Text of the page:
Tougher new immigration rules that may see visa overstayers banned from re-entering the kingdom for up to 10 years have been in the news for more than a year now but, so far, not gone into effect yet. This may change soon.
If you have overstayed your visa this may well be your final call to temporarily leave the country, preferably via an airport checkpoint, and clear your overstay a.s.a.p. Under the current rules, you would only be subject to a fine but could return to Thailand immediately. Not so in the future.
As the Immigration Bureau chief announced on Wednesday, the new rules regarding blacklisting for overstayers are set to take effect “from March or April” 2016 – which would be in less than four months from now.
Following prime minister Prayuth Chan-o-cha’s approval of the bureau’s proposal on November 27 (which went unreported), a royal decree on the blacklisting rule is now expected to be promulgated in late March 2016. The blacklisting would take effect following the publication in the Royal Gazette.
The immigration chief said the new rules would facilitate the monitoring of foreigners in the country and help screen out “unwanted elements”.
New Overstay Rules & Blacklisting
Currently, foreigners who overstay their visa have to pay of a fine of 500 Baht per day – up to a maximum of 20,000 Baht – but are not banned from returning to Thailand immediately. Under the proposed new rules, overstayers risk getting blacklisted and banned from re-entering the kingdom for 1-10 years.
Once the new rules go into effect, an overstay of more than 90 days will automatically result in blacklisting. However, visa overstayers who turn themselves in to authorities will receive a more lenient treatment than those who get arrested for overstaying their visa.
If an overstayer makes it to the airport and pays the appropriate overstay fine, he will get blacklisted for 1-10 years only if he has overstayed his visa for more than 90 days; an overstay of less than 90 days is okay it seems. The overstay fine of 500 Baht/day up to a maximum of 20,000 Baht still applies.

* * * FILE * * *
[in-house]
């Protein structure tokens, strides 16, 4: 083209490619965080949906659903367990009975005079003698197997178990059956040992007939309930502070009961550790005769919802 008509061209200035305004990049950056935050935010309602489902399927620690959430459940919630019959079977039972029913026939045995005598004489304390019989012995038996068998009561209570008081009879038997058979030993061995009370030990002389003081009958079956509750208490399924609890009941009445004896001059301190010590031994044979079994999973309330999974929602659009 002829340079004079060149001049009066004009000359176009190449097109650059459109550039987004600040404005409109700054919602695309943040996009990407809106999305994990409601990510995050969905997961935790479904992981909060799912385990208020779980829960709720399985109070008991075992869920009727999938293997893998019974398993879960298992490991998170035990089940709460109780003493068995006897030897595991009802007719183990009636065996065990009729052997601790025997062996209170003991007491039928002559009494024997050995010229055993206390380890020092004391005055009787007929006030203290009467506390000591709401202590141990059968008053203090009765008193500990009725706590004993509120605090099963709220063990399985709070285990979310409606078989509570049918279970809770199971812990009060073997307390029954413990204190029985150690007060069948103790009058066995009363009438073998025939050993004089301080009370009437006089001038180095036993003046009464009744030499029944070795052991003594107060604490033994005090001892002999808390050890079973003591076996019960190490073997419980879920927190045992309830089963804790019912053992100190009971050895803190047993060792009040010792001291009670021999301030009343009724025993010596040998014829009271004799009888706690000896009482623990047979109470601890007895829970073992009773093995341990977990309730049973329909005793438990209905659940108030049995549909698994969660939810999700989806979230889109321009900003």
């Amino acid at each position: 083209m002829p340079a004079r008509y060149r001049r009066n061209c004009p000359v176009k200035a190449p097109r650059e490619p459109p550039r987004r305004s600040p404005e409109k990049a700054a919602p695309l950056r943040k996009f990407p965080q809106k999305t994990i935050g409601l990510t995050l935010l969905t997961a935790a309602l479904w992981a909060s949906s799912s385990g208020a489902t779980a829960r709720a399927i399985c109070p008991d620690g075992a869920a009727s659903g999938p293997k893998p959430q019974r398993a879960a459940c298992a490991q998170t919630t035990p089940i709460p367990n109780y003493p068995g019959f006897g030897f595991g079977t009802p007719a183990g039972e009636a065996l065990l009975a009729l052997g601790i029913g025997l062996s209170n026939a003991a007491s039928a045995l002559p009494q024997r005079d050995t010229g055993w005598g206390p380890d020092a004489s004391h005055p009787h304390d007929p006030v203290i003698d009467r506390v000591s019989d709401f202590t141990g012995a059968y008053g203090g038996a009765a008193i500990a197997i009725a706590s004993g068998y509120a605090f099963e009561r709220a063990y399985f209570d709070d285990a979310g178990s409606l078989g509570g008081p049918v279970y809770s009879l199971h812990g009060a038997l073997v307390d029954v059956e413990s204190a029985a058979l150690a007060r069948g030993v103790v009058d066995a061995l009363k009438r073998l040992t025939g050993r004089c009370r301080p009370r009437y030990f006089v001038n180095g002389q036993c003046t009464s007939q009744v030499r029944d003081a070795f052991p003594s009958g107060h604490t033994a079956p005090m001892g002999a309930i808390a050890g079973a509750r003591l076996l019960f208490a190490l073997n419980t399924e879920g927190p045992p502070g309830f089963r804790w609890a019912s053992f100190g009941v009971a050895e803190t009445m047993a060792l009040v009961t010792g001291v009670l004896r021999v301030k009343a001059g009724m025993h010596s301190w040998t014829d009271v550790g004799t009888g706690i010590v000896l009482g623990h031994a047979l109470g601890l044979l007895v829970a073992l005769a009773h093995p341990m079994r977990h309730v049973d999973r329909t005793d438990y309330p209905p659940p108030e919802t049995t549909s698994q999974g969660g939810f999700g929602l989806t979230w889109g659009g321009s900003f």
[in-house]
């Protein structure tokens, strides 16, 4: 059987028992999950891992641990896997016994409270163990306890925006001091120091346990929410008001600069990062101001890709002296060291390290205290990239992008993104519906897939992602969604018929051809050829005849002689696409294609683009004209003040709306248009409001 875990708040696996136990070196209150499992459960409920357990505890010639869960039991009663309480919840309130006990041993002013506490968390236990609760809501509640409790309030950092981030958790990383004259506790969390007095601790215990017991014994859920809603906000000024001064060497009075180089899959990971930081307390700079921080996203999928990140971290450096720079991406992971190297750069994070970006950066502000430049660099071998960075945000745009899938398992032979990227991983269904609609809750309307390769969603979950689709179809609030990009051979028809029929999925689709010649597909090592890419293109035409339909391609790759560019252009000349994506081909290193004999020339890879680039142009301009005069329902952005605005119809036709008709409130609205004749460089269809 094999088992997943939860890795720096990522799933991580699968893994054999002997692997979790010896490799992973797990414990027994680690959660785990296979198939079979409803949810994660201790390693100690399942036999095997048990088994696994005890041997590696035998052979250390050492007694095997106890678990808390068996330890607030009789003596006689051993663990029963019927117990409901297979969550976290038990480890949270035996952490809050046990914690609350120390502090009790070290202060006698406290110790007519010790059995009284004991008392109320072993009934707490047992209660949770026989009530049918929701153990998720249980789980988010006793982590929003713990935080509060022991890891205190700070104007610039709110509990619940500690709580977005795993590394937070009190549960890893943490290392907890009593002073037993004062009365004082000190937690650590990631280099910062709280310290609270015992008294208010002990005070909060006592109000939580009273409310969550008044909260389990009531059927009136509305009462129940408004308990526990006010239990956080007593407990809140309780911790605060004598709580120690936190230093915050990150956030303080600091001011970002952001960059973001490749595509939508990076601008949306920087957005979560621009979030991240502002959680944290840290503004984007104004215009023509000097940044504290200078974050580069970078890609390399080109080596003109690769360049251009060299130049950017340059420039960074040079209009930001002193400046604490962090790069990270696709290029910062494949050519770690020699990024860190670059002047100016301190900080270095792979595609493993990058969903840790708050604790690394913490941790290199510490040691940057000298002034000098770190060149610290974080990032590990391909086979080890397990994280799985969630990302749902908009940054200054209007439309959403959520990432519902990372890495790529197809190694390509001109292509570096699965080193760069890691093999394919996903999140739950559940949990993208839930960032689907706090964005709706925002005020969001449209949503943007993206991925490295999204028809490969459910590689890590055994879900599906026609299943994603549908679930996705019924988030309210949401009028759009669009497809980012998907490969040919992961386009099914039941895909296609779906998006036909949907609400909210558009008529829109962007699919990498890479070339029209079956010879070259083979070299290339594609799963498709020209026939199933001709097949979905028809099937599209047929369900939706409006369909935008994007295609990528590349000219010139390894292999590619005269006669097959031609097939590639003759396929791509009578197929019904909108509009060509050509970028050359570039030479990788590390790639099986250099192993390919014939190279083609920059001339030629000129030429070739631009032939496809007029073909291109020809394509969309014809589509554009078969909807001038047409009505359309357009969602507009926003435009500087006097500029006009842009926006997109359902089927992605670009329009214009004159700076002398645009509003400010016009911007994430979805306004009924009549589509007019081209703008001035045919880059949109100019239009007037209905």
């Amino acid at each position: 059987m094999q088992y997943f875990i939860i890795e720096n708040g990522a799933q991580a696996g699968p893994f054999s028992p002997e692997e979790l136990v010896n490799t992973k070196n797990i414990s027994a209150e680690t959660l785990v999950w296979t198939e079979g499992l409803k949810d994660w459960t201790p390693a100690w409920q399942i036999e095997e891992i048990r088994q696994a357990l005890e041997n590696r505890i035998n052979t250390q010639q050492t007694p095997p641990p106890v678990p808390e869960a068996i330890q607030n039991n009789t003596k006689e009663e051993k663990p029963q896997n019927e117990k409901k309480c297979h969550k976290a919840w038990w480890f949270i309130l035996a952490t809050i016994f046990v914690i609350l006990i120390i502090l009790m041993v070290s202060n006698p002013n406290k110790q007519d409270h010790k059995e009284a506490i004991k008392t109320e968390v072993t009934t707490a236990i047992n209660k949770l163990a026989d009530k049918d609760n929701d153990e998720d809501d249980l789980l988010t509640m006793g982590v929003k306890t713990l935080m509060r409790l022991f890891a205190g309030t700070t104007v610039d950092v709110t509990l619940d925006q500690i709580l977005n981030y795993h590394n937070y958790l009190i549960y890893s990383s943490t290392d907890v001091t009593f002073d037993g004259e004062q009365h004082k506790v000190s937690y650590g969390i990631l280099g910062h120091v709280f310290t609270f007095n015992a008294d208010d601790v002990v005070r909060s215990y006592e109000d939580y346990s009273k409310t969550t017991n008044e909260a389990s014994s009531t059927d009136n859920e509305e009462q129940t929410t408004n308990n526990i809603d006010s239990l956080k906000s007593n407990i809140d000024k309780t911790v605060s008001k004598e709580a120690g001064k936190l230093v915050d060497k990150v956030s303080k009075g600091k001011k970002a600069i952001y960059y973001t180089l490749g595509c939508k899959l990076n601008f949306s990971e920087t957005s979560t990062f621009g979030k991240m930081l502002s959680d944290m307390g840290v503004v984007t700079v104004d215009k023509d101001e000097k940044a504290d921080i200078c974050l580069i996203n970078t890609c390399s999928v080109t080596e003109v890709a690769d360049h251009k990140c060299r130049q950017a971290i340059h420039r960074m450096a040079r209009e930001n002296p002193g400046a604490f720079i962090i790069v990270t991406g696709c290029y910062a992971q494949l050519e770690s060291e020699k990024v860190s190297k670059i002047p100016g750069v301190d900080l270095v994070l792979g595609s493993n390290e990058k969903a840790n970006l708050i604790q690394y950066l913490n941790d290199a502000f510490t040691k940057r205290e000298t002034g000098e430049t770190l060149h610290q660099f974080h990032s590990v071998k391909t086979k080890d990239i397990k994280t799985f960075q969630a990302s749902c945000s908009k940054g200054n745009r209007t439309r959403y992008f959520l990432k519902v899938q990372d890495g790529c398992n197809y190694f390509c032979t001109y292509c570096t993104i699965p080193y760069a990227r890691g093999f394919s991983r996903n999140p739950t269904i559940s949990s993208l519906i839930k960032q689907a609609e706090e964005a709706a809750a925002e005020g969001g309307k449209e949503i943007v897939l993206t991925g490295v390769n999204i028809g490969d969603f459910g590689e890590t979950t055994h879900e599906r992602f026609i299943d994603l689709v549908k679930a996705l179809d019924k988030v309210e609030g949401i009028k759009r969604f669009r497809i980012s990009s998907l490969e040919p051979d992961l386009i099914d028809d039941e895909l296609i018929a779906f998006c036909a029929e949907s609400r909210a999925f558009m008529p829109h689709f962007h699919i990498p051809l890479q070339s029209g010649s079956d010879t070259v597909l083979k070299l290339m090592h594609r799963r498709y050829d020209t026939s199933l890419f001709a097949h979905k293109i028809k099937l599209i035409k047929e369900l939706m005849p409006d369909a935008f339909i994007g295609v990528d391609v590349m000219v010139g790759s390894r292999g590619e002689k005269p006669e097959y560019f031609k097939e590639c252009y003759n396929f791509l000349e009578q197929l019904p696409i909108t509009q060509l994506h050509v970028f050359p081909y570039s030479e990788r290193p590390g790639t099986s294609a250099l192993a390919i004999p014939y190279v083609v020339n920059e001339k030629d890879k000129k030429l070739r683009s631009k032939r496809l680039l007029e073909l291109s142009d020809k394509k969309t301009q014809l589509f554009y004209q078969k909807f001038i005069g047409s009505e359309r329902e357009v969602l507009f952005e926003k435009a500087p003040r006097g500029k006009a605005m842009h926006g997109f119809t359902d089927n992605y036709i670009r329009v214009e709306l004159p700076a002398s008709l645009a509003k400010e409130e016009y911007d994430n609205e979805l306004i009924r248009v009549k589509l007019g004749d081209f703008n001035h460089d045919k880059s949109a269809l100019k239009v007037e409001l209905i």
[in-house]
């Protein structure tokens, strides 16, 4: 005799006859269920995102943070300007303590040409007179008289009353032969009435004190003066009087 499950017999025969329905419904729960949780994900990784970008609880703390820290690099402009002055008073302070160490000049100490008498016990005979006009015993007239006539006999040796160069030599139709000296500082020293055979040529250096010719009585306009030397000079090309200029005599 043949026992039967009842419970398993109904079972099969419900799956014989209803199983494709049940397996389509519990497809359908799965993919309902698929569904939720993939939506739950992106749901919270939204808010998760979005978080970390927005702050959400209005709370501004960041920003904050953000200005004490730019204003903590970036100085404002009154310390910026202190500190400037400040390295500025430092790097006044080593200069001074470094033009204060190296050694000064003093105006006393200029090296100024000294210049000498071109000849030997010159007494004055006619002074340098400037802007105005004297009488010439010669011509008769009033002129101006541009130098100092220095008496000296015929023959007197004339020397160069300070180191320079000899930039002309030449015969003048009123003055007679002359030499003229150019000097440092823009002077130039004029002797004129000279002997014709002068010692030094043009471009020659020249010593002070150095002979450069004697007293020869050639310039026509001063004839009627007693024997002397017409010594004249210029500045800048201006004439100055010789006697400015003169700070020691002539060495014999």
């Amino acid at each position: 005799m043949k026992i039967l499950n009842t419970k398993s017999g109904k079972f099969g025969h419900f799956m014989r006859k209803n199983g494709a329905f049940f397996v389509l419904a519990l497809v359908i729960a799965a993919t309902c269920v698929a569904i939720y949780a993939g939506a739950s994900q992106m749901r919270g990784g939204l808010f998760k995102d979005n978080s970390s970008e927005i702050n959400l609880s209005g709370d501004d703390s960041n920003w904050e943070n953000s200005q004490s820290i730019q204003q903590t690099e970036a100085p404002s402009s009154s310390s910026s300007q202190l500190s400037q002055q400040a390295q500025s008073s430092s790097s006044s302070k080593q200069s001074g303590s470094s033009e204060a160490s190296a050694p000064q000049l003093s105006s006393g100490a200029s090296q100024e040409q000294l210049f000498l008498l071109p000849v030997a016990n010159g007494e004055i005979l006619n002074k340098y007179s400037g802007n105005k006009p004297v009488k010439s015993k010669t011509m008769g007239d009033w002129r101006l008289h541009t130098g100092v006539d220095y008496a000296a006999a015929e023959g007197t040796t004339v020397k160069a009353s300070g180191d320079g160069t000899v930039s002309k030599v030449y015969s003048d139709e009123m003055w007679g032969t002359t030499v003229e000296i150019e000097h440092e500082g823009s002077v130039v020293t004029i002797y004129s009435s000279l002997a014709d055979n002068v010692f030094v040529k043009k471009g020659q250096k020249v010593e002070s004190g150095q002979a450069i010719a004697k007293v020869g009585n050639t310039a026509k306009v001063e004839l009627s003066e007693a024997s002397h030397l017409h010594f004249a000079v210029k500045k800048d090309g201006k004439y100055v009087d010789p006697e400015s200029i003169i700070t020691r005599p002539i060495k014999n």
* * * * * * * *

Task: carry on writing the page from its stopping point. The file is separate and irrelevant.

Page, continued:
If an overstayer, however, gets arrested in Thailand without a valid permission of stay, no matter how lengthy the overstay is, he will get blacklisted for 5-10 years.
According to an announcement on the immigration website in July 2014, if an overstayer of less than one year turns himself in at a border checkpoint he will receive a re-entry ban of one year. Those who overstay their visa for more than one year will be banned from re-entering the kingdom for three years.
Overstayers of more than three years who turn themselves in to authorities will be blacklisted for five years, and those with an overstay of more than five years will be banned from re-entering the kingdom for 10 years.
In case an overstayer gets apprehended while staying in the kingdom, if the overstay period is less than one year he will be banned from re-entering Thailand for five years; if he has overstayed his visa for more than one year he will be blacklisted for 10 years.
Please note that these new rules are not official until they have been published in the Royal Gazette. However, if you should currently be on an overstay, this could well be your last warning to leave the country and clear your overstay a.s.a.p. and before the new rules take effect – which is obviously just a question of approx. four months from now.